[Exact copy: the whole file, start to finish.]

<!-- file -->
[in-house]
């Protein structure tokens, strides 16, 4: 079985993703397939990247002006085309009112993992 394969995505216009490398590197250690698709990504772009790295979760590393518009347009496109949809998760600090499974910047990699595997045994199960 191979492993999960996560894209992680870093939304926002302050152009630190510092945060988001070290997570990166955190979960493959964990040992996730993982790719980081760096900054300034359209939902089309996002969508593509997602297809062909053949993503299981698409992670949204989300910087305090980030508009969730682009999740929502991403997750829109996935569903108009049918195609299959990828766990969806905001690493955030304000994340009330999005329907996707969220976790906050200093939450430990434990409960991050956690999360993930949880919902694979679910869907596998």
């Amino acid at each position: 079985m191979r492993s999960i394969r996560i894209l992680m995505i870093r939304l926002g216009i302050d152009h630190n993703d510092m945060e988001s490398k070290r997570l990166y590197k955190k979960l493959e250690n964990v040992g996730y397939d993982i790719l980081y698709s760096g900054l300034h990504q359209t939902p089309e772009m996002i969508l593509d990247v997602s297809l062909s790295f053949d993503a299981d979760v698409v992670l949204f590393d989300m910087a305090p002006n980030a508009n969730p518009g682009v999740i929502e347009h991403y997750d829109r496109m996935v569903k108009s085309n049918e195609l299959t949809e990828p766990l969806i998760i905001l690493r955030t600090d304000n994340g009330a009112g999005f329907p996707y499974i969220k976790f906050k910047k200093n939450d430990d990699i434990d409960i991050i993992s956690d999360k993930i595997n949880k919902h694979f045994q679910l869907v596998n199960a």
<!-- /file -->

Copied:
[in-house]
């Protein structure tokens, strides 16, 4: 079985993703397939990247002006085309009112993992 394969995505216009490398590197250690698709990504772009790295979760590393518009347009496109949809998760600090499974910047990699595997045994199960 191979492993999960996560894209992680870093939304926002302050152009630190510092945060988001070290997570990166955190979960493959964990040992996730993982790719980081760096900054300034359209939902089309996002969508593509997602297809062909053949993503299981698409992670949204989300910087305090980030508009969730682009999740929502991403997750829109996935569903108009049918195609299959990828766990969806905001690493955030304000994340009330999005329907996707969220976790906050200093939450430990434990409960991050956690999360993930949880919902694979679910869907596998």
């Amino acid at each position: 079985m191979r492993s999960i394969r996560i894209l992680m995505i870093r939304l926002g216009i302050d152009h630190n993703d510092m945060e988001s490398k070290r997570l990166y590197k955190k979960l493959e250690n964990v040992g996730y397939d993982i790719l980081y698709s760096g900054l300034h990504q359209t939902p089309e772009m996002i969508l593509d990247v997602s297809l062909s790295f053949d993503a299981d979760v698409v992670l949204f590393d989300m910087a305090p002006n980030a508009n969730p518009g682009v999740i929502e347009h991403y997750d829109r496109m996935v569903k108009s085309n049918e195609l299959t949809e990828p766990l969806i998760i905001l690493r955030t600090d304000n994340g009330a009112g999005f329907p996707y499974i969220k976790f906050k910047k200093n939450d430990d990699i434990d409960i991050i993992s956690d999360k993930i595997n949880k919902h694979f045994q679910l869907v596998n199960a």